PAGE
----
The magnitude of muscular activation of four canine forelimb muscles in dogs performing two agility-specific tasks

Publication type
Journal article
Cullen KL Dickey JP Brown SH Nykamp SG Bent LR Thomason JJ Moens NM
Date published
2017 Mar 07
BMC Veterinary Research
Open Access?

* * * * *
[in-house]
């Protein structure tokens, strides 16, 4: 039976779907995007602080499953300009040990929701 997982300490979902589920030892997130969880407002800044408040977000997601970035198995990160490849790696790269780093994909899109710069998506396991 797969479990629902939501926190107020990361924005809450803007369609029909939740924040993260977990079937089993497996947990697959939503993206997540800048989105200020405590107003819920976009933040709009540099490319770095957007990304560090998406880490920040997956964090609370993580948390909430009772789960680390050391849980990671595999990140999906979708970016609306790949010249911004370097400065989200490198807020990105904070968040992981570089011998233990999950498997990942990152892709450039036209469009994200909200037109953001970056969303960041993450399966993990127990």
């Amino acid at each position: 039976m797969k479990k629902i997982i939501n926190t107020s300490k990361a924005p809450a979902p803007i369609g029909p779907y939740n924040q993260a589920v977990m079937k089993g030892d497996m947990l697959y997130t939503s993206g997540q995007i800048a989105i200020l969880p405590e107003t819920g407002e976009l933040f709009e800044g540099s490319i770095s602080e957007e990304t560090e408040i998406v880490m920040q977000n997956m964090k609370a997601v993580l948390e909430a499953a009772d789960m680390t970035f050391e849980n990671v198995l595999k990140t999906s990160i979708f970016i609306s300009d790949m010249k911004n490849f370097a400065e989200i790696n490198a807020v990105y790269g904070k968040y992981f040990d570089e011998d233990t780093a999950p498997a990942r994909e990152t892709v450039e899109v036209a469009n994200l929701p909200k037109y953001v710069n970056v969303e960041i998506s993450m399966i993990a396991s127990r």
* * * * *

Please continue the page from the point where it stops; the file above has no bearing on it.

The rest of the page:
BACKGROUND: The purpose of this study was to measure the muscular activation in four forelimb muscles while dogs performed agility tasks (i.e., jumping and A-frame) and to provide insight into potential relationships between level of muscular activation and risk of injury. Muscle activation in eight healthy, client-owned agility dogs was measured using ultrasound-guided fine-wire electromyography of four specific forelimb muscles: Biceps Brachii, Supraspinatus, Infraspinatus, and Triceps Brachii - Long Head, while dogs performed a two jump sequence and while dogs ascended and descended an A-frame obstacle at two different competition heights. RESULTS: The peak muscle activations during these agility tasks were between 1.7 and 10.6 fold greater than walking. Jumping required higher levels of muscle activation compared to ascending and descending an A-frame, for all muscles of interest. There was no significant difference in muscle activation between the two A-frame heights. CONCLUSIONS: Compared to walking, all of the muscles were activated at high levels during the agility tasks and our findings indicate that jumping is an especially demanding activity for dogs in agility. This information is broadly relevant to understanding the pathophysiology of forelimb injuries related to canine athletic activity